One day in Venice, on the main street of the Cannaregio district, we went to this tiny hole in the wall cichetti bar for lunch. Cichetti are essentially the Venetian version of tapas, which you eat loudly at the loud, crowded bar, and the place reflected as much: it was about twelve by eight feet inside, and featured three tiny tables and a bar at which a few people were standing, hanging out with the waiter. I have no idea what the place was called. John thinks it was "Happiness". We sat down and ordered red wine and tortellini and pasta e fagioli.
Pasta e fagioli. This was perhaps the best food event to happen in our entire trip to Europe, and it wasn't even mine, it was John's! It was tragic. He got a wide, hot pasta bowl of pureed beans (fagioli) mixed with ditalini (very short tubular pasta), and a huge spoon so as to eat it in the most expedient manner. And that is exactly what happened. Expeditious. I got none! NONE. Well, ok, I got one tiny bite. It still remained tragic.
When we got home, I swung into action.
I had a few different ideas for this, based off the three variations in The Vegetarian Epicure I and II. I'd actually read over all of the recipes before, but hadn't made any of them, since each kept the beans in said dish whole. Beans with pasta sounded good, but whole beans? Ugh! Just the thought of them slipping and sliding through the pasta was enough to keep me away. I will eat mashed and beaten beans any day, however, so I combined that with the rest of the original recipe to come up with a perfect version. I also halved amounts so as to get something less than the enormous 6-8 servings promised in the books. So far we've had four, and there's still some left. Ah, twelve tons of food.
Pasta e fagioli
1 cup dried white beans
3-4 cloves garlic
1/2 large yellow onion
2 sticks celery
2 half decent tomatoes
1/2 box tubular pasta
water or bean liquid
oregano, basil, salt, pepper, bay leaf
Start the day before you want to eat. Yes, I know it is tragic, but there it is. Take your beans, wash and sort, and soak them in double their volume in water. Leave them for several hours or overnight. When they are sufficiently soaked, stick them in a large saucepan with lid, add a couple cloves of crushed garlic, a bay leaf, and a good glug of olive oil, plus water to cover, and put them on to boil until tender. Depending on the age of your beans, this could take anywhere from 45 minutes to a couple hours. Yes. Well, this is why you start the day before. When they are tender, drain, reserving the water if you are industrious. Remove the bay leaf and mash the beans and garlic roughly with a fork. If you don't use the blender, you don't need to wash it. Set the beans aside.
In a large, heavy frying pan, warm several glugs of olive oil. Chop your onion, carrot, celery, and remaining garlic finely. Add them to the warm oil. Season with a little basil and slightly more oregano, plus salt and pepper. Stir everything to combine, turn heat to medium low, and try your best to ignore it for the next half hour. This mixture needs to cook slowly so the onion and etc gets sweet and soft, not brown and crispy. Go in the other room and read a book. You can stir occasionally, but that's it.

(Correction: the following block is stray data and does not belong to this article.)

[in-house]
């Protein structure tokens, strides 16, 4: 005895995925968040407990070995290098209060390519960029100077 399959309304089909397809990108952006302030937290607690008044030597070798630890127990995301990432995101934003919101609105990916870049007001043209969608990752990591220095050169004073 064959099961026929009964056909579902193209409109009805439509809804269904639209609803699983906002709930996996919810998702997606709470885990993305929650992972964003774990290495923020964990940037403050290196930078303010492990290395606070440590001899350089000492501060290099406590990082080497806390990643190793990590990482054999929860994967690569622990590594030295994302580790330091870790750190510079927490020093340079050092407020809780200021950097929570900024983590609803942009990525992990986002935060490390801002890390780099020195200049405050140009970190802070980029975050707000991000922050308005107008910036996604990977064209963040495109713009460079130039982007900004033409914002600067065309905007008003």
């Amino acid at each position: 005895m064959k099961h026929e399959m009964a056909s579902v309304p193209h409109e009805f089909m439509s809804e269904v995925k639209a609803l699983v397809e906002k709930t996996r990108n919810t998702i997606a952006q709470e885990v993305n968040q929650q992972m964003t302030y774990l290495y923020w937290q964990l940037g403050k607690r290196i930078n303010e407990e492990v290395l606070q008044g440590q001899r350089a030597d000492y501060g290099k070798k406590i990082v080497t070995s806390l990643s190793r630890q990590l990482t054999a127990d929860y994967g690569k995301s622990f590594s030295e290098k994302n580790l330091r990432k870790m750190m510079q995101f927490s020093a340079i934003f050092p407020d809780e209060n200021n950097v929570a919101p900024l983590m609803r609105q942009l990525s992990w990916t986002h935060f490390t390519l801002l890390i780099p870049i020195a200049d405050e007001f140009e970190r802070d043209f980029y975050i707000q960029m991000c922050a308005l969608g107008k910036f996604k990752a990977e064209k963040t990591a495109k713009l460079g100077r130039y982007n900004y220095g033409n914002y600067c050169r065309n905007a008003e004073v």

After a good 20 minutes, get in there with your tomatoes. Bring a small pot of water to the boil (I used the water for the pasta). While it's getting up there, cut two shallow crosses across the bottom of each tomato. Then drop them gently into the boiling water. Leave for about a minute, then fish them out and let cool. The tomato skin should have split, or strained a little at least along the cut you made. Grab a corner of the skin and peel it off. Keep doing it until each tomato is totally bare and fleshy. That's the secret of peeling tomatoes. Chop your skinned tomatoes and add them to the pan. Stir it a couple times, then leave it alone for another ten or fifteen minutes. You may want to turn the heat up a little at this point. I did. I am impatient.
This time, however, you can cook your pasta while the tomato reduces. Cook it, drain it, maybe give it a couple drops of olive oil so it doesn't stick.
When everything is done, mix the beans, pasta, and vegetables all together in one sufficiently large pot. I just used the frying pan, so as to avoid triple dishes. Add either some water or reserved industrious bean water, so as to get things to your preferred texture, and turn the heat up to medium if you haven't already. Correct salt and pepper if necessary, then let it all bubble together until hot and sufficiently amalgamated. I don't think you need more than ten minutes here. On the other hand, I was dying of hunger by this point. So.
Serve in big bowls with some sort of good grating cheese and plenty of pepper. Red wine is clearly an asset in this situation. So is decent bread. So is a nice nap location afterward. This is clearly heavy comfort food, and as such, highly soporific. Ghzxxhmmm.